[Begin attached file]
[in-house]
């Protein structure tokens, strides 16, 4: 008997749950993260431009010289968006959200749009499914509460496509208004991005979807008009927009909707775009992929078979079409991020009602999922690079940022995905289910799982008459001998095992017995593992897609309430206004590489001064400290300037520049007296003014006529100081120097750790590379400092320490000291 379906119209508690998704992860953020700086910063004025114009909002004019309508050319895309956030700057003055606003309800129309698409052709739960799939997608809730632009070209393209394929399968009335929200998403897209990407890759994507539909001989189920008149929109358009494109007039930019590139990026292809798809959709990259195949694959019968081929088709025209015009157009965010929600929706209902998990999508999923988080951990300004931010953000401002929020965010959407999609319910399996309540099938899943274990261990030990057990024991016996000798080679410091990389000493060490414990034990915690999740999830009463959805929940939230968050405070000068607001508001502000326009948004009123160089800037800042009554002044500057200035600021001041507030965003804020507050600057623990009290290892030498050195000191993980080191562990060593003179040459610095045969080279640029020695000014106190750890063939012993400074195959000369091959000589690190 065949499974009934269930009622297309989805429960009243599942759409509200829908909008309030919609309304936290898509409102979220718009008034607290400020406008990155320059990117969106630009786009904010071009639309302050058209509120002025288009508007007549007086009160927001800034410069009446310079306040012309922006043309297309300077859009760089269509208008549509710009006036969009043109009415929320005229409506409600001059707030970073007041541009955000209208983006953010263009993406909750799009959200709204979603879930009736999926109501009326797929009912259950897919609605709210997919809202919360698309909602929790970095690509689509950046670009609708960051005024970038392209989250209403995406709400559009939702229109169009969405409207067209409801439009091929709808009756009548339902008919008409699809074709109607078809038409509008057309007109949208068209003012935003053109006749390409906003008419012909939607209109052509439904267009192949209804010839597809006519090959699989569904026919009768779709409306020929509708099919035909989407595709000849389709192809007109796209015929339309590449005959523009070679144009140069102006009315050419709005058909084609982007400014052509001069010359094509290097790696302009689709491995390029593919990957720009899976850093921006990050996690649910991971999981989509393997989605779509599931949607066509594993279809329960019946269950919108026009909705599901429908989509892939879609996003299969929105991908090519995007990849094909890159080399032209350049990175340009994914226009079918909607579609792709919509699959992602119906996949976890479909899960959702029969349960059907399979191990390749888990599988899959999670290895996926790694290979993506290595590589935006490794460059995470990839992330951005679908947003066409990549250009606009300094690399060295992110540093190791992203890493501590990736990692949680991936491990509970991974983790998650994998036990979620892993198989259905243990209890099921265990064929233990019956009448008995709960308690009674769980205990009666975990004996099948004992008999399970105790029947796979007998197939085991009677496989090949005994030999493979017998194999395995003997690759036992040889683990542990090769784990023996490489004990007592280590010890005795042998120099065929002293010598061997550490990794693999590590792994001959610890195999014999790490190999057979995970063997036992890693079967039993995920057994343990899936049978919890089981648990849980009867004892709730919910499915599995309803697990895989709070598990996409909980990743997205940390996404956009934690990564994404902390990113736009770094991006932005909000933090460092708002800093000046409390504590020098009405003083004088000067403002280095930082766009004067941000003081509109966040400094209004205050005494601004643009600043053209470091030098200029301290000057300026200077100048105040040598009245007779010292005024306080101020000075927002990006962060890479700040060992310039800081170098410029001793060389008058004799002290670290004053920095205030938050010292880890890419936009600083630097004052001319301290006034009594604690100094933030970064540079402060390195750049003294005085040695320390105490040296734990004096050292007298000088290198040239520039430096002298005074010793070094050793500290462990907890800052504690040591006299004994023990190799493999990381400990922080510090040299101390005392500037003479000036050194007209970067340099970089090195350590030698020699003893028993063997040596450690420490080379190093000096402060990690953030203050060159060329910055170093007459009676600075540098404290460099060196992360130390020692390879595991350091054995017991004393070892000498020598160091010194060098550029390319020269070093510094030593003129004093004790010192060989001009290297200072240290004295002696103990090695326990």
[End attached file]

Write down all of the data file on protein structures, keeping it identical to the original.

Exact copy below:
[in-house]
């Protein structure tokens, strides 16, 4: 008997749950993260431009010289968006959200749009499914509460496509208004991005979807008009927009909707775009992929078979079409991020009602999922690079940022995905289910799982008459001998095992017995593992897609309430206004590489001064400290300037520049007296003014006529100081120097750790590379400092320490000291 379906119209508690998704992860953020700086910063004025114009909002004019309508050319895309956030700057003055606003309800129309698409052709739960799939997608809730632009070209393209394929399968009335929200998403897209990407890759994507539909001989189920008149929109358009494109007039930019590139990026292809798809959709990259195949694959019968081929088709025209015009157009965010929600929706209902998990999508999923988080951990300004931010953000401002929020965010959407999609319910399996309540099938899943274990261990030990057990024991016996000798080679410091990389000493060490414990034990915690999740999830009463959805929940939230968050405070000068607001508001502000326009948004009123160089800037800042009554002044500057200035600021001041507030965003804020507050600057623990009290290892030498050195000191993980080191562990060593003179040459610095045969080279640029020695000014106190750890063939012993400074195959000369091959000589690190 065949499974009934269930009622297309989805429960009243599942759409509200829908909008309030919609309304936290898509409102979220718009008034607290400020406008990155320059990117969106630009786009904010071009639309302050058209509120002025288009508007007549007086009160927001800034410069009446310079306040012309922006043309297309300077859009760089269509208008549509710009006036969009043109009415929320005229409506409600001059707030970073007041541009955000209208983006953010263009993406909750799009959200709204979603879930009736999926109501009326797929009912259950897919609605709210997919809202919360698309909602929790970095690509689509950046670009609708960051005024970038392209989250209403995406709400559009939702229109169009969405409207067209409801439009091929709808009756009548339902008919008409699809074709109607078809038409509008057309007109949208068209003012935003053109006749390409906003008419012909939607209109052509439904267009192949209804010839597809006519090959699989569904026919009768779709409306020929509708099919035909989407595709000849389709192809007109796209015929339309590449005959523009070679144009140069102006009315050419709005058909084609982007400014052509001069010359094509290097790696302009689709491995390029593919990957720009899976850093921006990050996690649910991971999981989509393997989605779509599931949607066509594993279809329960019946269950919108026009909705599901429908989509892939879609996003299969929105991908090519995007990849094909890159080399032209350049990175340009994914226009079918909607579609792709919509699959992602119906996949976890479909899960959702029969349960059907399979191990390749888990599988899959999670290895996926790694290979993506290595590589935006490794460059995470990839992330951005679908947003066409990549250009606009300094690399060295992110540093190791992203890493501590990736990692949680991936491990509970991974983790998650994998036990979620892993198989259905243990209890099921265990064929233990019956009448008995709960308690009674769980205990009666975990004996099948004992008999399970105790029947796979007998197939085991009677496989090949005994030999493979017998194999395995003997690759036992040889683990542990090769784990023996490489004990007592280590010890005795042998120099065929002293010598061997550490990794693999590590792994001959610890195999014999790490190999057979995970063997036992890693079967039993995920057994343990899936049978919890089981648990849980009867004892709730919910499915599995309803697990895989709070598990996409909980990743997205940390996404956009934690990564994404902390990113736009770094991006932005909000933090460092708002800093000046409390504590020098009405003083004088000067403002280095930082766009004067941000003081509109966040400094209004205050005494601004643009600043053209470091030098200029301290000057300026200077100048105040040598009245007779010292005024306080101020000075927002990006962060890479700040060992310039800081170098410029001793060389008058004799002290670290004053920095205030938050010292880890890419936009600083630097004052001319301290006034009594604690100094933030970064540079402060390195750049003294005085040695320390105490040296734990004096050292007298000088290198040239520039430096002298005074010793070094050793500290462990907890800052504690040591006299004994023990190799493999990381400990922080510090040299101390005392500037003479000036050194007209970067340099970089090195350590030698020699003893028993063997040596450690420490080379190093000096402060990690953030203050060159060329910055170093007459009676600075540098404290460099060196992360130390020692390879595991350091054995017991004393070892000498020598160091010194060098550029390319020269070093510094030593003129004093004790010192060989001009290297200072240290004295002696103990090695326990």